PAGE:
The Basilica of the Immaculate Conception in Denver is one of dozen of locations open to the public during this year’s Doors Open Denver event, September 21-22. Photo courtesy Cathedral of the Immaculate Conception

At home

The 15th annual event, which runs from September 21-22, offers rare opportunities to explore some of Mile High City’s most inspiring designs, past and present. Here are four websites that you don’t want to miss.

• September 13, 2019

Denver may be known for its natural landscape, but equally inspiring is the built environment we encounter every day. Mile High City is full of beautiful, historic, and architecturally significant buildings that most of us never get to explore – except for one weekend a year during the Denver Architecture Foundation (DAF) annual Doors Open Denver, which takes place on September 21 – 22nd

Headquartered at Union Station, this year’s event features open access to more than 50 locations around the city – some historic, others new – as well as 59 expert-led insider tours that explore everything from local graffiti and murals to the Capitol mansions Hills and unique locations throughout the La Alma-Lincoln Park neighborhood. This year, twelve brand new tours are on the program, as are a handful of new or rarer buildings.

Self-guided tours to open locations are free. Opening times may vary. So be sure to check the Doors Open Denver website before you set off. Insider tours are available on one ticket ($ 12 each) and many sell out prior to the event. We therefore recommend booking your favorites soon. Not sure where to start? Here are some of the must-see open pages of the event:

Photo courtesy Cathedral of the Immaculate Conception

Cathedral of the Immaculate Conception
1535 Logan St.
Open on Saturday, September 21, from 10 a.m. to 4 p.m.

It’s hard to miss this spectacular French Gothic cathedral as you pass the intersection of Colfax Avenue and Logan Street. Referred to as the “Pinnacled Glory of the West” when it was built by Denver firm Gove & Walsh in 1912 (priced at $ 500,000), its entrance features three sets of bronze double doors topped by deep composite arches that draw the eye to a rose window. The cathedral’s 210-foot twin towers, recently cleaned and repaired as part of a large-scale restoration project, are adorned with arcaded bell towers, corner peaks, and curved spiers. The interior of the cathedral is equally inspiring, with 68-foot-high vaulted and vaulted ceilings, ornate spiral staircases, stunning stained-glass windows, and Carrara marble altars.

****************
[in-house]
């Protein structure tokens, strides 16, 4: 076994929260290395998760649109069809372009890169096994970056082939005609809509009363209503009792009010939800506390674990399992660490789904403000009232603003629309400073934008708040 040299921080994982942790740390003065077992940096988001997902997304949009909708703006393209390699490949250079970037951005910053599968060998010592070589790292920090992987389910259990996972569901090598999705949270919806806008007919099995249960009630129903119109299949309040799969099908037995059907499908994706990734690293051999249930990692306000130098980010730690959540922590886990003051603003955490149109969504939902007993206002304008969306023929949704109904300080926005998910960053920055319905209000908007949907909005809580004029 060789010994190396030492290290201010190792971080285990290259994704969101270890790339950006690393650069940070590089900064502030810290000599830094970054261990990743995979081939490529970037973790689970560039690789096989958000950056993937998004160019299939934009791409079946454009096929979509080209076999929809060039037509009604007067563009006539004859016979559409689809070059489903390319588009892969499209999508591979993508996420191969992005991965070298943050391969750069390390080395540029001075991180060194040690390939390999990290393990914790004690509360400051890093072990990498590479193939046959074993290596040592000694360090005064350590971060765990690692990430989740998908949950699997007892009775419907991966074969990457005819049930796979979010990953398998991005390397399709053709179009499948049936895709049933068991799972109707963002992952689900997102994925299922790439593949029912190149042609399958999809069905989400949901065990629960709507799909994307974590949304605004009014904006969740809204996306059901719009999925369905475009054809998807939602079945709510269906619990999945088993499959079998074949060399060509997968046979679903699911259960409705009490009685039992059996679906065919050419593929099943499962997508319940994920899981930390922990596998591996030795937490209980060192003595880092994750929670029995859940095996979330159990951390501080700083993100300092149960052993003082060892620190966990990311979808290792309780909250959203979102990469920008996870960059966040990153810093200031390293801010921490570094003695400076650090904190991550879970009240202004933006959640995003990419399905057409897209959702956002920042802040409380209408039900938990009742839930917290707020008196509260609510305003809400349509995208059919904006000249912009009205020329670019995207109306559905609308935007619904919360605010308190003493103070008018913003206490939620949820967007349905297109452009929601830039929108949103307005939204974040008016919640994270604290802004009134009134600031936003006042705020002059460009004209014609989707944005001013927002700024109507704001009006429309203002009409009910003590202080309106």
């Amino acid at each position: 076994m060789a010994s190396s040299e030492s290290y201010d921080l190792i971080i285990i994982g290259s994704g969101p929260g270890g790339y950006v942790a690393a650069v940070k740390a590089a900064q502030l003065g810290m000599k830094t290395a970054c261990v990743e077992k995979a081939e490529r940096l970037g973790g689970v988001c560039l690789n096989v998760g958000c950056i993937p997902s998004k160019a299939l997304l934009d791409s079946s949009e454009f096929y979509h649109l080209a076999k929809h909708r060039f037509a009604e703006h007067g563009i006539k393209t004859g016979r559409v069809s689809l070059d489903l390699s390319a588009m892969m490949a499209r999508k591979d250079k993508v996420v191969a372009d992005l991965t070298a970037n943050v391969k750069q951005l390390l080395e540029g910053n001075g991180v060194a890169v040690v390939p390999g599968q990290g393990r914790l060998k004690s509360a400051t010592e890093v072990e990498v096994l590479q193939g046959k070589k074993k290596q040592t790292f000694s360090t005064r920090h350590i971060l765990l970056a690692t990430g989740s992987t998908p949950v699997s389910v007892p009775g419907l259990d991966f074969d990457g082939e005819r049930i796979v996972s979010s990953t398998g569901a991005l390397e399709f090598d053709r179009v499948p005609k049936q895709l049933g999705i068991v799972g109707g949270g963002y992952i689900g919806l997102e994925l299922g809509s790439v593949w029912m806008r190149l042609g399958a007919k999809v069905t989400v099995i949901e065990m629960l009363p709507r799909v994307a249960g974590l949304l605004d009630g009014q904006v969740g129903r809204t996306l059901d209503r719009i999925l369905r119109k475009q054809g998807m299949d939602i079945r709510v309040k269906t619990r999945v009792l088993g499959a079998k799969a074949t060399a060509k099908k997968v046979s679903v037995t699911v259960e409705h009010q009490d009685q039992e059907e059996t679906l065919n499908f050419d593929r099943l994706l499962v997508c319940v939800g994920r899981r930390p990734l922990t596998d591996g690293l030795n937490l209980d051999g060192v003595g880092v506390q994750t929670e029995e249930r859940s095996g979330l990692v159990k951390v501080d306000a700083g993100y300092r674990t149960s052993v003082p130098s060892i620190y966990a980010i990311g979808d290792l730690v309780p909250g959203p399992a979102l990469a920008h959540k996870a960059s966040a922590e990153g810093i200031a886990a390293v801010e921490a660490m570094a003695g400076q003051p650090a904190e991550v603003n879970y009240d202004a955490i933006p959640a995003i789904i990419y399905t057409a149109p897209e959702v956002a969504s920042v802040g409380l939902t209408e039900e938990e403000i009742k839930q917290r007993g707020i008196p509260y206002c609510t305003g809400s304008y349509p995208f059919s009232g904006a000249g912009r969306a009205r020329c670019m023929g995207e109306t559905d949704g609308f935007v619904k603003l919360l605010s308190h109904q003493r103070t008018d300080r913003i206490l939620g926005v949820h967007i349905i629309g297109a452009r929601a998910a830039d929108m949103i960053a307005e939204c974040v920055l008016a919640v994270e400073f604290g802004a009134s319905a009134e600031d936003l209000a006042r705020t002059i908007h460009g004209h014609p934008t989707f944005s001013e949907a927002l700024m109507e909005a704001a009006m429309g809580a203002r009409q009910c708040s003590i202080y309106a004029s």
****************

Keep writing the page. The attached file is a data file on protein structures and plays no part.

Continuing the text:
Photo courtesy Fitzroy Place / Iliff Mansion

Fitzroy Place / Warren-Iliff mansion
2160 S. Cook St.
Open Saturday and Sunday from September 21st to 22nd from 10am to 4pm

A tour of this sprawling mansion in Observatory Park will familiarize you with the features of the Richardson Romanesque architectural style – solid brickwork, Romanesque entrance arch, hipped roof interrupted by two chimneys, and two three-story book towers – as well as design details specified by homeowners enjoying the benefits of the silver boom. The exterior of the house is completely clad in red Arizona limestone. Interior fittings include golden oak paneling and siding, plus 12 fireplaces with carved ceramic tiles and woodwork.

Ketchum building / sprocket design + planning
730 Kalamath St.
Open Saturday and Sunday from September 21st to 22nd from 10am to 4pm

Located in the La Alma-Lincoln Park neighborhood, this mid-century building is currently home to the Sprocket design and construction management company. It is characterized by the use of the thin-shell concrete construction technique, which uses thin concrete arches to span a roof – with little need for central support columns (think the Sydney Opera House). Denver-born civil engineer Milo Ketchum designed this building to house his engineering office and demonstrate the engineering he would specialize in. The five-ton vaulted roof is supported by concrete beams over large rear windows, while a large slope lies above the building. The main entrance shows the ultra-thin profile of the sturdy roof.

Ross Broadway Branch, Denver Public Library
33 E. Bayaud Ave.
Open on Saturday, September 21, from 10 a.m. to 4 p.m.

Chances are you passed this library, located on Bayaud Street between South Lincoln Street and Broadway, or maybe even browsed the shelves without realizing that you observed unique features of the Usonian architectural style. Developed by Frank Lloyd Wright, this style includes low horizontal shapes, dramatic cantilevers, and lots of windows in the back yard to flood the interior with natural light. This one-story structure, designed by architect Victor Hornbein (perhaps best known for designing the Boettcher Memorial Tropical Conservatory at the Denver Botanic Gardens) and built in 1951, shows all of these details: a flat roof with exaggerated eaves, a large cantilever on the east side and operable windows that follow the perimeter of the main interior space, giving this library its warm, inviting feel.

When you go: To learn more about this year’s Doors Open Denver event and to find current schedules, visit denverarchitecture.org.